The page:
The Society of Surgical Oncology surgical practice guidelines focus on the signs and symptoms of primary cancer, timely evaluation of the symptomatic patient, appropriate preoperative extent of disease evaluation, and role of the surgeon in diagnosis and treatment. Separate sections on adjuvant therapy, follow-up programs, or management of recurrent cancer have been intentionally omitted. Where appropriate, perioperative adjuvant combined-modality therapy is discussed under surgical management. Each guideline is presented in minimal outline form as a delineation of therapeutic options.
Since the development of treatment protocols was not the specific aim of the Society, the extensive development cycle necessary to produce evidence-based practice guidelines did not apply. We used the broad clinical experience residing in the membership of the Society, under the direction of Alfred M. Cohen, MD, Chief, Colorectal Service, Memorial Sloan-Kettering Cancer Center, to produce guidelines that were not likely to result in significant controversy.
Following each guideline is a brief narrative highlighting and expanding on selected sections of the guideline document, with a few relevant references. The current staging system for the site and approximate 5-year survival data are also included.
The Society does not suggest that these guidelines replace good medical judgment. That always comes first. We do believe that the family physician, as well as the health maintenance organization director, will appreciate the provision of these guidelines as a reference for better patient care.
Symptoms and Signs
- Adenocarcinoma involving the pancreatic head or uncinate process often causes obstruction of the intrapancreatic portion of the common bile duct, resulting in jaundice.
- Tumors in the pancreatic body and tail do not obstruct the bile duct, and therefore, patients are rarely diagnosed prior to the development of locally advanced or metastatic disease.
- In the absence of jaundice, patients often present with complaints of vague upper abdominal or back pain, weight loss due to anorexia, decreased energy level, and nonspecific upper gastrointestinal or dyspeptic symptoms.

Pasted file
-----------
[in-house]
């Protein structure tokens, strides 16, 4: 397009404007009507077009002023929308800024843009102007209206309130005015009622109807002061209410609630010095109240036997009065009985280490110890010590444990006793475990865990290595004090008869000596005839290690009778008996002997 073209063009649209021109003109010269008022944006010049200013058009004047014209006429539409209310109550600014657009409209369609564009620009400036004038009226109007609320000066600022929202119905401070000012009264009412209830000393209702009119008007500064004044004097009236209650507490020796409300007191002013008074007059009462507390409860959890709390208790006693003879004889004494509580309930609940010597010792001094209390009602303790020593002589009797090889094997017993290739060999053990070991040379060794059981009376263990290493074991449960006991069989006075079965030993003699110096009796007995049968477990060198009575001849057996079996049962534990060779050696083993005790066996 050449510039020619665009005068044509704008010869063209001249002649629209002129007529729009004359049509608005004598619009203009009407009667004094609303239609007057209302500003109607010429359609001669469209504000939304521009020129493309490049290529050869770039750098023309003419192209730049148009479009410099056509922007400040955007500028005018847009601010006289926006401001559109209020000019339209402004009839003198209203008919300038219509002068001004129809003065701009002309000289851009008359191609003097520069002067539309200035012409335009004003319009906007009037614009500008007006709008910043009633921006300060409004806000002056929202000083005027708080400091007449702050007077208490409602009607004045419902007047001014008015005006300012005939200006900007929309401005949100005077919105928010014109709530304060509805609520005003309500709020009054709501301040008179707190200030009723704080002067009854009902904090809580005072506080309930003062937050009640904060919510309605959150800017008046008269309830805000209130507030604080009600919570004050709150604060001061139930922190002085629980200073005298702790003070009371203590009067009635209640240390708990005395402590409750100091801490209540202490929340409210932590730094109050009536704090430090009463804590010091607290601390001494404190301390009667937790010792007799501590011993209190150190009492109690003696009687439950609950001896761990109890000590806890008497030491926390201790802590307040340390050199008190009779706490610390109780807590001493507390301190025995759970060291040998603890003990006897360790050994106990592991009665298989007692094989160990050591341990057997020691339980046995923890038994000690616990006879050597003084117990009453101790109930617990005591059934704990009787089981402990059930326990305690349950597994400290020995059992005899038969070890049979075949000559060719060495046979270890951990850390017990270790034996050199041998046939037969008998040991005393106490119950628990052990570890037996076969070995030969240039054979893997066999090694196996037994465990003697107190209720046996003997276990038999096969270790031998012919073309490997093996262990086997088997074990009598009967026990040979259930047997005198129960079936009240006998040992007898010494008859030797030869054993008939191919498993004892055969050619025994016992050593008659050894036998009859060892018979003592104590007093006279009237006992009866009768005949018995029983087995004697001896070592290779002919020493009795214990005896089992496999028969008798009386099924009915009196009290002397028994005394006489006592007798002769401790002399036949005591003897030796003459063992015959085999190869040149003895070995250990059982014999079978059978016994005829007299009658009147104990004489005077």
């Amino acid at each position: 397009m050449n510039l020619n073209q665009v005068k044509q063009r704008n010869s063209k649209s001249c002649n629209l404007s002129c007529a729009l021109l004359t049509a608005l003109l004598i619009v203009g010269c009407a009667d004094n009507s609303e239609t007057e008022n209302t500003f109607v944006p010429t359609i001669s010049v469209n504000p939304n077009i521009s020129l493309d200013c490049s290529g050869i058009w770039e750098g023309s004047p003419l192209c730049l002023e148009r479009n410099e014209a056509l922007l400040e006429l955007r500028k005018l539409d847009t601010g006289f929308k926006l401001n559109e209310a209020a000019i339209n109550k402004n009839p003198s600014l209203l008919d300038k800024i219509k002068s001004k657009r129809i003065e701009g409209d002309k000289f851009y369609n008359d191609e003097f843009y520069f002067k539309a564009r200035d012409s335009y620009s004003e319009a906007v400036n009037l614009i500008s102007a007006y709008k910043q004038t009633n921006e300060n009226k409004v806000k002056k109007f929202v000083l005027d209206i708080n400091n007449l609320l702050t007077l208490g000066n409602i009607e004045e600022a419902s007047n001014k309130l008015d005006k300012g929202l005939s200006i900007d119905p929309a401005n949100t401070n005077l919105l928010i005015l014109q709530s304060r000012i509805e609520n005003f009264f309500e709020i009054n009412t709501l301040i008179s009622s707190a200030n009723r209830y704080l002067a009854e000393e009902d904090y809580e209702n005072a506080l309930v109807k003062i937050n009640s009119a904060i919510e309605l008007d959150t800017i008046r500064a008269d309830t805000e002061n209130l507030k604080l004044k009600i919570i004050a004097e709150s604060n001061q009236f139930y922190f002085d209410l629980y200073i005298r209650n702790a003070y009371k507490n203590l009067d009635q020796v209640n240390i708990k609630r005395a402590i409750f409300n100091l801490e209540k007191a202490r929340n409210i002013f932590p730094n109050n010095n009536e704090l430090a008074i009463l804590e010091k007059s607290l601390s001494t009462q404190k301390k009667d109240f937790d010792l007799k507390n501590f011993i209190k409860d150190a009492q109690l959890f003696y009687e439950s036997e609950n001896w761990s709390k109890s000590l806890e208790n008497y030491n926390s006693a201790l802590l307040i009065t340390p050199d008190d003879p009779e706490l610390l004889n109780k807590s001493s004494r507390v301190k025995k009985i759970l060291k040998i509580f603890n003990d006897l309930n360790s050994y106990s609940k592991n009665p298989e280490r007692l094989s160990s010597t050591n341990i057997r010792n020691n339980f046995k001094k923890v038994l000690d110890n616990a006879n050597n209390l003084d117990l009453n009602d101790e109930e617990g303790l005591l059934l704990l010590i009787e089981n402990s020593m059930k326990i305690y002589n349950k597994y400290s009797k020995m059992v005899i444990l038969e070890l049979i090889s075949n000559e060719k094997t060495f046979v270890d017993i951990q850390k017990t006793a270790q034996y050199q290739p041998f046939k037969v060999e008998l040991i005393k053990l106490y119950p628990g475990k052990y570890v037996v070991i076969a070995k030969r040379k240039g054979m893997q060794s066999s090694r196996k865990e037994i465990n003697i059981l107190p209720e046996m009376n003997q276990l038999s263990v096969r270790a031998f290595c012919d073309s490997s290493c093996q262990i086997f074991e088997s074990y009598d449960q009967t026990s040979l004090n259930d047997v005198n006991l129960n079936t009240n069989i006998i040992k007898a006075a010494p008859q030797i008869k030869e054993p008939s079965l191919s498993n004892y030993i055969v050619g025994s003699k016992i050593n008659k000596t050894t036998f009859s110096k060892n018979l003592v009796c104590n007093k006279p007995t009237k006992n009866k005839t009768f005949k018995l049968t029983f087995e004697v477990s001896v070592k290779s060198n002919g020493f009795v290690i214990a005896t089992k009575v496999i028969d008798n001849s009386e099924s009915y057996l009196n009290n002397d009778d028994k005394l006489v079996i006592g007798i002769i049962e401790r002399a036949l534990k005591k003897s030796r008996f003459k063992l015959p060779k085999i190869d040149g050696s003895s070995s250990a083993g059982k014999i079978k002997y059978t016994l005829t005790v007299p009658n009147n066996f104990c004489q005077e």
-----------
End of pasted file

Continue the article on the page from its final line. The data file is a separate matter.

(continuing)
- An occasional patient may present with a change in bowel habits secondary to pancreatic exocrine insufficiency due to tumor obstruction of the pancreatic duct; bowel movements may be loose, malodorous, and consistent with steatorrhea.
- New-onset hyperglycemia
- Nausea and vomiting secondary to duodenal obstruction
Evaluation of the Symptomatic Patient
- Physical examination
- Liver function tests and ultrasound (to confirm extrahepatic biliary obstruction in jaundiced patients)
- Extent of disease (both locoregional and distant) is assessed by contrast-enhanced helical CT scan.
- Distant metastatic disease:
- Confirm cytologic diagnosis.
- Fine needle aspiration (FNA) cytology--CT-guided, endoscopic ultrasound (EUS)-guided, fluoroscopy-guided paracentesis (if ascites is present)
- Mass in pancreas considered unresectable-- EUS-guided or CT-guided FNA
- No mass in pancreas--endoscopic retrograde cholangiopancreatography (ERCP) with biopsy demonstrating a malignant stricture
- Evaluation should begin as soon as symptoms are reported.
Appropriate timeliness of surgical referral
Preoperative Evaluation for Extent of Disease
- History and physical examination
- In the absence of hyperbilirubinemia, routine laboratory studies are of little value in arriving at the diagnosis of a pancreatic neoplasm. Most patients with adenocarcinoma will evidence a mild degree of hyperglycemia, yet this finding is often subtle and difficult to discriminate from very mild adult-onset diabetes mellitus.
- In the absence of extrahepatic biliary obstruction, elevated liver function tests should raise the suspicion of metastatic disease (as is true with other solid tumors).
- Intraoperative biopsy has a false-negative rate of at least 30% and has been associated with such complications as pancreatic fistula and pancreatitis. Since a negative biopsy is unlikely to alter the therapeutic strategy, intraoperative biopsy of the pancreas should generally be avoided.